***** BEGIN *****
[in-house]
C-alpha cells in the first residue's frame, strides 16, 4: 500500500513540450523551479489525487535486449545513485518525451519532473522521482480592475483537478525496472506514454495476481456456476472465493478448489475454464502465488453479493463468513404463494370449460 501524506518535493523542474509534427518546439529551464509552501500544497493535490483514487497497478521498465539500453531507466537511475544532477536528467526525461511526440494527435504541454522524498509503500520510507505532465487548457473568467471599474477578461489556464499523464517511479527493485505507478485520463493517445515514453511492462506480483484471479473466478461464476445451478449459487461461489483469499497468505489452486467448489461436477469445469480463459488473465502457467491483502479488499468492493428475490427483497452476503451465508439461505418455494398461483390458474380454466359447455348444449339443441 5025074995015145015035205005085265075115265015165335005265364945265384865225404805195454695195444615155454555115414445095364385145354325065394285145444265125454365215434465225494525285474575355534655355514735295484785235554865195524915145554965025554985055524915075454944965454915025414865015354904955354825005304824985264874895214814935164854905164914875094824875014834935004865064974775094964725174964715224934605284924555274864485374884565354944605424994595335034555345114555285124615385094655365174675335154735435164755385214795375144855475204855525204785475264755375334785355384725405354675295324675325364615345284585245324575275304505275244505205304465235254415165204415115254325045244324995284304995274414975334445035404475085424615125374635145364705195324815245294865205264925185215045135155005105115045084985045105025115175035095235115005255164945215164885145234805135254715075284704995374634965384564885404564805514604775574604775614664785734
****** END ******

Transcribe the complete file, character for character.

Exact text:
[in-house]
C-alpha cells in the first residue's frame, strides 16, 4: 500500500513540450523551479489525487535486449545513485518525451519532473522521482480592475483537478525496472506514454495476481456456476472465493478448489475454464502465488453479493463468513404463494370449460 501524506518535493523542474509534427518546439529551464509552501500544497493535490483514487497497478521498465539500453531507466537511475544532477536528467526525461511526440494527435504541454522524498509503500520510507505532465487548457473568467471599474477578461489556464499523464517511479527493485505507478485520463493517445515514453511492462506480483484471479473466478461464476445451478449459487461461489483469499497468505489452486467448489461436477469445469480463459488473465502457467491483502479488499468492493428475490427483497452476503451465508439461505418455494398461483390458474380454466359447455348444449339443441 5025074995015145015035205005085265075115265015165335005265364945265384865225404805195454695195444615155454555115414445095364385145354325065394285145444265125454365215434465225494525285474575355534655355514735295484785235554865195524915145554965025554985055524915075454944965454915025414865015354904955354825005304824985264874895214814935164854905164914875094824875014834935004865064974775094964725174964715224934605284924555274864485374884565354944605424994595335034555345114555285124615385094655365174675335154735435164755385214795375144855475204855525204785475264755375334785355384725405354675295324675325364615345284585245324575275304505275244505205304465235254415165204415115254325045244324995284304995274414975334445035404475085424615125374635145364705195324815245294865205264925185215045135155005105115045084985045105025115175035095235115005255164945215164885145234805135254715075284704995374634965384564885404564805514604775574604775614664785734